Myths, legends of ancient world

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The Wrath of Volsung

Retold by Jenny Bennett

 

Siggier, the king of Gothland was asleep in his great Hall. There had been a feast there to celebrate the defeat and capture of Volsung’s son Sigmund and his accomplice who had attacked the castle a day earlier.

The king had been alerted to the presence of the men by his two young children who had seen them lurking in the hallway and with his army, he had subdued the pair and put them in chains. Now his two enemies were imprisoned in a barrow of stone with a large slab of rock separating them. There the men would slowly die of starvation and thirst; a fitting death for traitors who dared to attack the king.

Now Siggier, full of meat and wine, was in a deep sleep, secure in the knowledge that the last of the Volsungs were doomed. He did not hear the shattering of stone in the distant yard where the traitors’ barrow stood. He did not hear the sound of heavy feet approaching the Great Hall. He did not hear the thud of wood as the door was bolted from without. But it was the acrid smell of smoke filling his nostrils that jolted him out of his slumber.

He sat up coughing as his lungs filled with smoke and stared at the yellow flames which danced all around the hall roaring in merriment as they licked at the wood of the long table and at the clothes of the sleepers. He saw his men; his family, consumed by the greedy orange tongues and heard their screams shattering the silence of the night.

“Who has done this?!” Siggier roared above the screams. “I burn! I burn!”

“It is I Sigmund, the son of Volsung whom you murdered,” came a loud voice from outside. “And with me is Sinfjotli, the son of my sister Signy whom you have imprisoned and made to suffer these many years. Hear me, oh king of Gothland and know that the Volsungs are not all dead. Feel the wrath of my slain father and brothers in the flames that envelope you.” 

Siggier looked about through the dense smoke but could not see his wife in the Hall. She must have left after he had fallen asleep. He could not use her against her brother now.

“Traitor!” the king bellowed. “Traitors, all of you!”

Outside the Hall, their faces lit by the flames which engulfed the building before them, stood the two men, tall and powerfully formed. These were the last of the Volsungs.

“Signy!” Sigmund called. “Come out of your chamber and see how this tyrant burns. Come my sister and witness the wrath of our father Volsung and the revenge that we have plotted together for many years. Come and see your freedom!”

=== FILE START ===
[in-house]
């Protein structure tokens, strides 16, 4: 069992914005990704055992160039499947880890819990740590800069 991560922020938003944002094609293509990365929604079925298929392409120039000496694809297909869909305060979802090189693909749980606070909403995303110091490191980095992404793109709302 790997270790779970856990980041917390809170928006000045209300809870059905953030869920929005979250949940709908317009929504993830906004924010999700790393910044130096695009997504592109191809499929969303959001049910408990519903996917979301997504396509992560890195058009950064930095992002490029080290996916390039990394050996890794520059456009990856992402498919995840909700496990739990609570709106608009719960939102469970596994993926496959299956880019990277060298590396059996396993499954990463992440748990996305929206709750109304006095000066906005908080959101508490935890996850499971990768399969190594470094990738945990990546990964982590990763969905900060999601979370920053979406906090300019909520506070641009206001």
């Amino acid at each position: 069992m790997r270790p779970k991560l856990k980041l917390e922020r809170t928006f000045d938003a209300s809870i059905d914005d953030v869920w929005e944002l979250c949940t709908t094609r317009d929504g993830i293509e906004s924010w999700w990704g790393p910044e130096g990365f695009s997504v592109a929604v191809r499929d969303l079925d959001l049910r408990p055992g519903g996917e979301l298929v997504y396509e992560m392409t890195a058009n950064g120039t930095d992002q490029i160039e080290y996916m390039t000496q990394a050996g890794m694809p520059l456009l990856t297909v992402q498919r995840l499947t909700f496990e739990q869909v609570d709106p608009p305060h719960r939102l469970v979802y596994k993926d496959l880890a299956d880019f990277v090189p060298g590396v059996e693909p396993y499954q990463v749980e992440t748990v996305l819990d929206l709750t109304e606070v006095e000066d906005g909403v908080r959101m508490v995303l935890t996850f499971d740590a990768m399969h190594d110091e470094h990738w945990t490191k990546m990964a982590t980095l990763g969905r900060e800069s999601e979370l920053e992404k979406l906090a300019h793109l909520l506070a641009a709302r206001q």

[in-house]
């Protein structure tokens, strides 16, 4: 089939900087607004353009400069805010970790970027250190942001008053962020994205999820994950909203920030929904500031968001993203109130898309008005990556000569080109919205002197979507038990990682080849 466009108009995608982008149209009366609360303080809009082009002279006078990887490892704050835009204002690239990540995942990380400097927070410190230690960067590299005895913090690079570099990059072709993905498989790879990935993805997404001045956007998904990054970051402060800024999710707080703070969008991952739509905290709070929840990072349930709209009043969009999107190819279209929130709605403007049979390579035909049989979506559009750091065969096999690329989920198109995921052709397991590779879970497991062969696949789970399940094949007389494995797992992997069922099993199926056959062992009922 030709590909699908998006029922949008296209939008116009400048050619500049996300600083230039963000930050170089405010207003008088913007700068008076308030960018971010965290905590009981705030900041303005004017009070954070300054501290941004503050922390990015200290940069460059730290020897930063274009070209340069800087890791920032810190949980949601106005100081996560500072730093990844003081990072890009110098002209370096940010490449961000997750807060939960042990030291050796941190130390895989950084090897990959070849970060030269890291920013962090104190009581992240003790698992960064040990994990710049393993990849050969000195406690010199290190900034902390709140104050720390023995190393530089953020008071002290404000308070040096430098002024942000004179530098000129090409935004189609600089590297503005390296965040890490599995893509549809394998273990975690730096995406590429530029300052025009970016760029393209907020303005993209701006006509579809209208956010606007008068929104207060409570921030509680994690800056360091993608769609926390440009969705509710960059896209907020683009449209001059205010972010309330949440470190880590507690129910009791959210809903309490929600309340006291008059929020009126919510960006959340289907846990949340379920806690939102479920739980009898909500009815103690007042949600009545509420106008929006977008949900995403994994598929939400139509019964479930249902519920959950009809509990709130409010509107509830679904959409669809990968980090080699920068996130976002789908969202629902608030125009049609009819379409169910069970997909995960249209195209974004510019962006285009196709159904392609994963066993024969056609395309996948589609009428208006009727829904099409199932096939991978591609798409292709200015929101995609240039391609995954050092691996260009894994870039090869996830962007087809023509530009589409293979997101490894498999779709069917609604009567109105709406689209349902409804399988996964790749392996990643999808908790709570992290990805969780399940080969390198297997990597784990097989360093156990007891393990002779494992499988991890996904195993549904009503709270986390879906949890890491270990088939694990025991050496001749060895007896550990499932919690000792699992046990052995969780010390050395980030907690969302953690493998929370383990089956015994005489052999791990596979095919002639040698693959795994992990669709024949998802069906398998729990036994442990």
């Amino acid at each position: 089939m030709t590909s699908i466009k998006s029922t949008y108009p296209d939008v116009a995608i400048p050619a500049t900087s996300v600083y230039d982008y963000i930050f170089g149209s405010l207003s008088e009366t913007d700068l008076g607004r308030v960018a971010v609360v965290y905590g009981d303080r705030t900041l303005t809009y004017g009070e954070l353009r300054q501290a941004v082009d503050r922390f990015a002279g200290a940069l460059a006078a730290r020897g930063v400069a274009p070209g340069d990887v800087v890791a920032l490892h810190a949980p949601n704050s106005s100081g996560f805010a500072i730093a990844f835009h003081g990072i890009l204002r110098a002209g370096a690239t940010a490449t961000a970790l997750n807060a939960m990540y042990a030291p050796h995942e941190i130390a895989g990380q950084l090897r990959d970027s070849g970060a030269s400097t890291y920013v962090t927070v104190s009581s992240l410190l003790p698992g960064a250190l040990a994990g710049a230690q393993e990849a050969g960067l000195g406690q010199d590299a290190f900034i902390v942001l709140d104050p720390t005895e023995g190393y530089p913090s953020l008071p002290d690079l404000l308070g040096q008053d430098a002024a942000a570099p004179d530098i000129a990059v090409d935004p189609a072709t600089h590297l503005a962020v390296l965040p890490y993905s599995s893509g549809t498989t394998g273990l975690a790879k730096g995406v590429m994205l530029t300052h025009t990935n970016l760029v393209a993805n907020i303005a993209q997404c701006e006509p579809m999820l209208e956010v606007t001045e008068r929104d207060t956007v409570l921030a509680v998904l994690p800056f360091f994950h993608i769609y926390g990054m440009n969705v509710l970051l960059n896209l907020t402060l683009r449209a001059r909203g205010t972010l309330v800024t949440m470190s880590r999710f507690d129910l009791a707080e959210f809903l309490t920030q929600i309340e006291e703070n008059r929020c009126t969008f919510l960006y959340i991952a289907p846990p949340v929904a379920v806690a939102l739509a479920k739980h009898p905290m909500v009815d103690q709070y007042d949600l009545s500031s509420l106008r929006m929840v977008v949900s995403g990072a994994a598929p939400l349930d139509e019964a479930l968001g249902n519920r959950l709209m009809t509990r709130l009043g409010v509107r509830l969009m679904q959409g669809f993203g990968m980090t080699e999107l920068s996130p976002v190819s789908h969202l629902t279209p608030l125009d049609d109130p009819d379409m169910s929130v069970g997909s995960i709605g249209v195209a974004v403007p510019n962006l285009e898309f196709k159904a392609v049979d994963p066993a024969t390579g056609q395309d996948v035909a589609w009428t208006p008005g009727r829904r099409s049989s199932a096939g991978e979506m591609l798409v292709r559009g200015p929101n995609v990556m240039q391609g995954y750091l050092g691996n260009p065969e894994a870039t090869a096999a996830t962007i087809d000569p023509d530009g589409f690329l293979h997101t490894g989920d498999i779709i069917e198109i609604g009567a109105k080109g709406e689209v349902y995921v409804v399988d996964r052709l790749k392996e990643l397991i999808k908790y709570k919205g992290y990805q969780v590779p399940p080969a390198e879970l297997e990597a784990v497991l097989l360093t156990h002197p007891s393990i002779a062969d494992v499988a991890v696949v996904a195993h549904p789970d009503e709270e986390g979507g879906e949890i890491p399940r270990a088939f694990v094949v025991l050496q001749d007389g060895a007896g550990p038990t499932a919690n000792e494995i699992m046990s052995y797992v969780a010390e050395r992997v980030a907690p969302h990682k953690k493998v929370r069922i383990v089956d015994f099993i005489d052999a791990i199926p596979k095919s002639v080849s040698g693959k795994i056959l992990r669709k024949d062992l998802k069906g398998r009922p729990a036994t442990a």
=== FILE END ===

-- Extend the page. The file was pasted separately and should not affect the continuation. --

“I see it, Sigmund,” a soft voice behind him made the men turn. It was Signy, the Queen of Gothland and the only daughter of Volsung. She was dressed in black with a hood over her head.

“Mother!” the younger of the two men cried, reaching out to embrace her. 

“Come, my sister,” Sigmund said clasping the woman’s hand. “You are free of this man now. Let us return to our homeland together and take back the throne of our father Volsung.”

The woman smiled but shook her head.

“I thank you, Sigmund, for avenging the death of our father,” she said. “You have fulfilled our duty to the dead. But I cannot return with you to Hunland...”

“Sister!” Sigmund retorted, but Signy cut him off with a shake of her head.

“Hear now, my brother, if I have not been faithful to the memory of our father and to our revenge.” She continued. “Three sons have I raised and molded into warriors for a single purpose. Deadening the natural love of a mother in my heart, I have lost forever the two elder whom you deemed unworthy of our purpose, they might as well have died. Night and day I have pondered our revenge and plotted in my heart against the man I called ‘Husband’. Knowing that the sons of Siggier would never be brave enough or strong enough to assist you in our revenge, I came to you in the forest on a moonlit night, disguised as a peasant woman.”

Sigmund turned deathly pale at her words and turned to look at the boy beside him, wide-eyed.

“Yes, look at him Sigmund!” the woman said. “For he is your son. A true Volsung he is. And now that my purpose has been fulfilled my brother, I have nothing left to live for.” 

She embraced the two men together and kissed her son upon the forehead.

“I vowed to our father to be true to the man I married. So with my husband and the rest of my children in the Hall, I shall die.”

Before they could stop her, the queen unbarred the Hall door and walked into the flames.

Neither man spoke for a very long time but at last, when the wooden hall had crumbled to ashes before them and the screams had faded into silence, Sinfjotli turned to the man beside him.

“What shall we do now, Father?” 

Sigmund placed an arm on the young man’s shoulder.

“You and I shall take a ship and gather some men,” he replied. “And then we will return to Hunland, my son, and take back Volsung’s throne.”

What would become of the last of the Volungs? Would Sigmund and his son Sinfjotli be able to reclaim the kingdom of their father after all these years? We will find out next time...

*Based on the Volsunga Saga




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